Woman seen berating flight attendant on viral video now placed on leave
A New York woman seen berating a flight attendant on a viral video is on forced leave from her job. Nearly two million people watched a recording of a woman boarding a Delta Air Lines flight caught not only threatening a flight attendant's job, but also saying she worked for New York Governor Cuomo.
But after the video was posted online, her own job may be in jeopardy, reports correspondent Kris Van Cleave.
Passenger: "I'm not sitting by a crying baby."
Mother: "He's not going to cry the whole time."
Cellphone video captured a heated confrontation between a Delta flight attendant and passenger Susan Peirez.
Peirez: "I want your name."
Flight attendant: "Tabitha."
Passenger: "Thank you, Tabitha, you may not have a job tomorrow."
Flight attendant: "I want this lady off the plane."
The two can be heard arguing about how Peirez treated a young mom and her baby.
Flight attendant: "She was screaming at the baby."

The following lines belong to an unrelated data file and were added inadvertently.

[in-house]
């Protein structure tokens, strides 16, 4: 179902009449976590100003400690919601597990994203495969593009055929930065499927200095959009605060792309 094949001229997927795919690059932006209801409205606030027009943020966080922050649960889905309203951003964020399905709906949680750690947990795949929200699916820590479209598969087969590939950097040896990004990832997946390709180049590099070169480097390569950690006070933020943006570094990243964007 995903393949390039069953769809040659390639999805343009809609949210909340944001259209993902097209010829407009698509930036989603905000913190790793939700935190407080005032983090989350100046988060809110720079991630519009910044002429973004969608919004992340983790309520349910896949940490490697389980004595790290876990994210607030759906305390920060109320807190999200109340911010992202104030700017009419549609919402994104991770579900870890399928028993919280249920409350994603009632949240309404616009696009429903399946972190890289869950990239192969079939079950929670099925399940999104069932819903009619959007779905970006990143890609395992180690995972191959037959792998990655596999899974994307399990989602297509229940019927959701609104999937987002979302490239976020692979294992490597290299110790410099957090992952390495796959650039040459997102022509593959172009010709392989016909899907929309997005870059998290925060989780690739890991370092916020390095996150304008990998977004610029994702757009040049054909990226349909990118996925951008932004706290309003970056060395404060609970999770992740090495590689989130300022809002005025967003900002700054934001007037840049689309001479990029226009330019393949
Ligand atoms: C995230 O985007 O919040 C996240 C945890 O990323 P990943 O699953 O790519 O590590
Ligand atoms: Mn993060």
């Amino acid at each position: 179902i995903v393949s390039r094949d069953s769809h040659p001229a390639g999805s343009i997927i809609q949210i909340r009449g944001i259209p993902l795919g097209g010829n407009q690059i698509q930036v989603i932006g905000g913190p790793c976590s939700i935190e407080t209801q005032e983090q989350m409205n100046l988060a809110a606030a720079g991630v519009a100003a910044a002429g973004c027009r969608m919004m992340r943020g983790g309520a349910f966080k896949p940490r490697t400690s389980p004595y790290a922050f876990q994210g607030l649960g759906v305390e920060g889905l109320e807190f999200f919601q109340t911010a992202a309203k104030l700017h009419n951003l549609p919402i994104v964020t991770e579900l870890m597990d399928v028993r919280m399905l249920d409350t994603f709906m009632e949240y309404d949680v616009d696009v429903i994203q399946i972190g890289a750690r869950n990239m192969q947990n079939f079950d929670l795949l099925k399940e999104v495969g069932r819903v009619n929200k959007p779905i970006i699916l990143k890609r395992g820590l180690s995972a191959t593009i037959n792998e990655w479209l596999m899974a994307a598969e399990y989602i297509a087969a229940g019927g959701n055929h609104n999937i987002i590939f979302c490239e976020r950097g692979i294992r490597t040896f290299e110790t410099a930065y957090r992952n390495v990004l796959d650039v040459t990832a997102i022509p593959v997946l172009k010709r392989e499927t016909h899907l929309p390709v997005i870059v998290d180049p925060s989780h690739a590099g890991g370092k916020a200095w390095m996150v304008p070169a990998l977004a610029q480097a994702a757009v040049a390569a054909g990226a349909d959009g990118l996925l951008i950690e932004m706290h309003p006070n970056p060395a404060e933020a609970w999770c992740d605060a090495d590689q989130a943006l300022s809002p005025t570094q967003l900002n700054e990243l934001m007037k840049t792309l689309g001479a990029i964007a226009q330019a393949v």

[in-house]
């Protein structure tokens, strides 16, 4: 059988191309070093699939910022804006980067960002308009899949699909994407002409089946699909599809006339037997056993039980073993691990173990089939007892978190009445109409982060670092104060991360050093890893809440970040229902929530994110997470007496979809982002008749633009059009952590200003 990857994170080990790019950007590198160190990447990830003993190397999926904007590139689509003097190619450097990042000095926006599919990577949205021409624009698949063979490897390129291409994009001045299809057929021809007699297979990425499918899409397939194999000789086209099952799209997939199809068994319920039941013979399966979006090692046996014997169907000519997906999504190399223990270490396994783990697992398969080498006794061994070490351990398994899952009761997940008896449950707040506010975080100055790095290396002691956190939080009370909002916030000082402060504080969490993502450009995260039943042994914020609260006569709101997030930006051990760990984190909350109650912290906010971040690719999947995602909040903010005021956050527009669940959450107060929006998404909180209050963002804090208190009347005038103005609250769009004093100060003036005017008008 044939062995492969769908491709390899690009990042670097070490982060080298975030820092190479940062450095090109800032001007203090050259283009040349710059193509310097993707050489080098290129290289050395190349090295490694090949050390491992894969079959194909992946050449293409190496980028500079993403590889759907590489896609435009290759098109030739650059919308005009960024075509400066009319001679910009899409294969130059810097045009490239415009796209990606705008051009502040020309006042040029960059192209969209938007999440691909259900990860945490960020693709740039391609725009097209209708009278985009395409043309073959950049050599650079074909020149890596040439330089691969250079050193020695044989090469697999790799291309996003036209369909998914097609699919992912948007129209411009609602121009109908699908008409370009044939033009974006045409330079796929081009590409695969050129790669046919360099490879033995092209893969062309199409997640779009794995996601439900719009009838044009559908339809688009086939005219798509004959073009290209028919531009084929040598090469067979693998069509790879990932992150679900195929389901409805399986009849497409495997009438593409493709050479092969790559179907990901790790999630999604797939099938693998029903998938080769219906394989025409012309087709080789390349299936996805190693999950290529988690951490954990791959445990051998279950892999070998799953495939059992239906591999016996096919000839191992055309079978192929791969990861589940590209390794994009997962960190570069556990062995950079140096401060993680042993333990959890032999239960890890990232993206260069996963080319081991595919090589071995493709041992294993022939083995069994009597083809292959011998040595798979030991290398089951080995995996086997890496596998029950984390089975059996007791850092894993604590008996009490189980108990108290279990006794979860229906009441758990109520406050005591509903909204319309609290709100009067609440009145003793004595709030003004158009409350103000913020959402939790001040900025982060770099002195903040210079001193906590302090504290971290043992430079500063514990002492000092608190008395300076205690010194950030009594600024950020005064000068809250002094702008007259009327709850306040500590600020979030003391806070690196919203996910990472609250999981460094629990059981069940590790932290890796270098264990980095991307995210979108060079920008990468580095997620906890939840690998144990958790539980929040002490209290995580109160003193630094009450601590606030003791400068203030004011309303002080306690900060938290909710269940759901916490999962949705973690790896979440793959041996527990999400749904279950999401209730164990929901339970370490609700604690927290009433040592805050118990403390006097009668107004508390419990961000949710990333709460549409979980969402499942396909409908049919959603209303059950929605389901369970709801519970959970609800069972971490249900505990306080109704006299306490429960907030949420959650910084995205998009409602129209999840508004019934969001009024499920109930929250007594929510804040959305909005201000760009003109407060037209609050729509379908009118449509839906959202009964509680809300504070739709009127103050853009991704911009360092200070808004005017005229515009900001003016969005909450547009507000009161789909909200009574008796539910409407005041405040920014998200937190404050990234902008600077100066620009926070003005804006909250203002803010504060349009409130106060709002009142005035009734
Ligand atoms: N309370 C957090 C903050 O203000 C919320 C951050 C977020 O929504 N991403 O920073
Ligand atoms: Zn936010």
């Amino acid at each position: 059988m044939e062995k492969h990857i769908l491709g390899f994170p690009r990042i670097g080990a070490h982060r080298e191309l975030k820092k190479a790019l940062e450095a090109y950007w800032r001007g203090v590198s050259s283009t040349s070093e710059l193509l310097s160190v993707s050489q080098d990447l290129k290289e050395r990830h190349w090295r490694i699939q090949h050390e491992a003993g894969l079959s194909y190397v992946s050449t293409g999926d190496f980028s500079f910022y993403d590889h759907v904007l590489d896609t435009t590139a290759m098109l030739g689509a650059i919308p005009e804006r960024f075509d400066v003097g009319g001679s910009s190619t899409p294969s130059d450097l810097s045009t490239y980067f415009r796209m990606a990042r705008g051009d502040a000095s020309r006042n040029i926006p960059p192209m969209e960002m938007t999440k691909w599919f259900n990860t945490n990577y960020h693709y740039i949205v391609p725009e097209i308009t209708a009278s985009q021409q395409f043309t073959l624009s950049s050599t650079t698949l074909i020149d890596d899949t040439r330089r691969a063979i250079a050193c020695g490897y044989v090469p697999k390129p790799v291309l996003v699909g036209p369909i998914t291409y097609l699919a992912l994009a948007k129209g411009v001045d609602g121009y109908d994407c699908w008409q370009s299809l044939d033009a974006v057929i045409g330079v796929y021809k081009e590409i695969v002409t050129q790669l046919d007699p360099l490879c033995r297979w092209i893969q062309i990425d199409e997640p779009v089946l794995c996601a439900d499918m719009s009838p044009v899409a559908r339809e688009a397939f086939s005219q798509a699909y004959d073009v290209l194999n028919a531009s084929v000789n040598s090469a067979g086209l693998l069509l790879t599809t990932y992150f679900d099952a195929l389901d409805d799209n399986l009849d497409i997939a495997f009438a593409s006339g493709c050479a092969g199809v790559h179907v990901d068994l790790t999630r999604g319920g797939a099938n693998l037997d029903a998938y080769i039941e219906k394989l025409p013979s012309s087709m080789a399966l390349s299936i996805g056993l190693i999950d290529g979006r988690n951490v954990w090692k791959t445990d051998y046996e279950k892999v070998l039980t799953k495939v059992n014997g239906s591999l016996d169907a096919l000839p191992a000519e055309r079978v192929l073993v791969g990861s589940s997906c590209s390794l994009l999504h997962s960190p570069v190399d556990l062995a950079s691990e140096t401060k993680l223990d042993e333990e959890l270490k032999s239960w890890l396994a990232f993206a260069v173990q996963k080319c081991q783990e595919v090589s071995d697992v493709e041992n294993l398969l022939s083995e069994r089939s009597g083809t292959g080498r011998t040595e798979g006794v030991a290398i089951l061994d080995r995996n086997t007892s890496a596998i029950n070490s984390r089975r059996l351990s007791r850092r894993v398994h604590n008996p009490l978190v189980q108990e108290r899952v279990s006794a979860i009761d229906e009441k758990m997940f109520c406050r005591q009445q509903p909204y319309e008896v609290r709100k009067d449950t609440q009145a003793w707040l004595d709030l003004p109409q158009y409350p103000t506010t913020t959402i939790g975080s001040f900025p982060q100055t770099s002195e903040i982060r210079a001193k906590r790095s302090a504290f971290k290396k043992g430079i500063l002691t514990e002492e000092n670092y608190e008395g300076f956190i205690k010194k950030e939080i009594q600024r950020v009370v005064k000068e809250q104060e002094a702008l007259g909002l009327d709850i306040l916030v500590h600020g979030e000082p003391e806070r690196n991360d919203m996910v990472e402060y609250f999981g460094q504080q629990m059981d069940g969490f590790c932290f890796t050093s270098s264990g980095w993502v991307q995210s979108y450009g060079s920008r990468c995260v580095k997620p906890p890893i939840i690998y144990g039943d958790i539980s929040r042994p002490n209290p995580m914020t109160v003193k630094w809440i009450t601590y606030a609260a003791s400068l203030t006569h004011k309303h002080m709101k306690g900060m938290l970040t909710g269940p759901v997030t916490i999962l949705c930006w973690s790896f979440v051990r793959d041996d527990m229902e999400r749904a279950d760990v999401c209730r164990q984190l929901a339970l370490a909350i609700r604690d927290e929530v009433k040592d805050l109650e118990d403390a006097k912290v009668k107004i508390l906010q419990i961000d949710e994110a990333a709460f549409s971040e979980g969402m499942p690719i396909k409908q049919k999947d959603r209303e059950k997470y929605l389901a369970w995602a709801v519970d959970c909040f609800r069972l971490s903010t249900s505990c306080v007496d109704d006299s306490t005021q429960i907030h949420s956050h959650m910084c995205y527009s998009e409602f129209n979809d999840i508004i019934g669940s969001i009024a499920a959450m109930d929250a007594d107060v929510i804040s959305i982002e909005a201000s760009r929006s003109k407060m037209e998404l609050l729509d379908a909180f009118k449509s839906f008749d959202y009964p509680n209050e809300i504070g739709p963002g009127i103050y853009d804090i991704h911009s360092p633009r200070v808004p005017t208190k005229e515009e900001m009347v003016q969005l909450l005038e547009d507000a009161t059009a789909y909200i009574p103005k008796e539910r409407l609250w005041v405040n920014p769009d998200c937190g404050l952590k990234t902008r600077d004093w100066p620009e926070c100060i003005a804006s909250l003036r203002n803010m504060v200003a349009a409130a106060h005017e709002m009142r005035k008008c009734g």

Peirez: "I'm not screaming. I'll be quiet now, please. Hey, I'm sorry, I was really stressed out."
The mom who took the video, Marissa Rundell, says she shared it on Facebook to raise awareness about Peirez's behavior. It was then viewed nearly two million times.
Peirez's employer, the New York State Council on the Arts, started an investigation, and says she's been "placed on leave until further notice."
Rundell tells CBS News she doesn't regret sharing the video, but she does regret that it has affected Peirez's job.
"No one is afforded the luxury of an 'oops' moment anymore without risking it going viral," said Sue Scheff, author of "Shame Nation: The Global Epidemic of Online Hate."
There are many examples of these incidents.
Two aviation security officers were fired after a widely-shared video showed them dragging a Kentucky doctor from an overbooked United flight.
And an American Airlines flight attendant was suspended after a confrontation with two passengers last April.
Scheff says before you upload a video to social media, take time to consider the consequences.
"You never want to put a temporary emotion on the permanent Internet, because what you feel at that time is going to stay there forever," she said.
In a statement to CBS News, Delta defended the flight attendant's actions in this most recent incident, and it also says it expects passengers to behave with civility and respect toward flights crews and other passengers.
We also reached to Peirez for comment. She has not responded.
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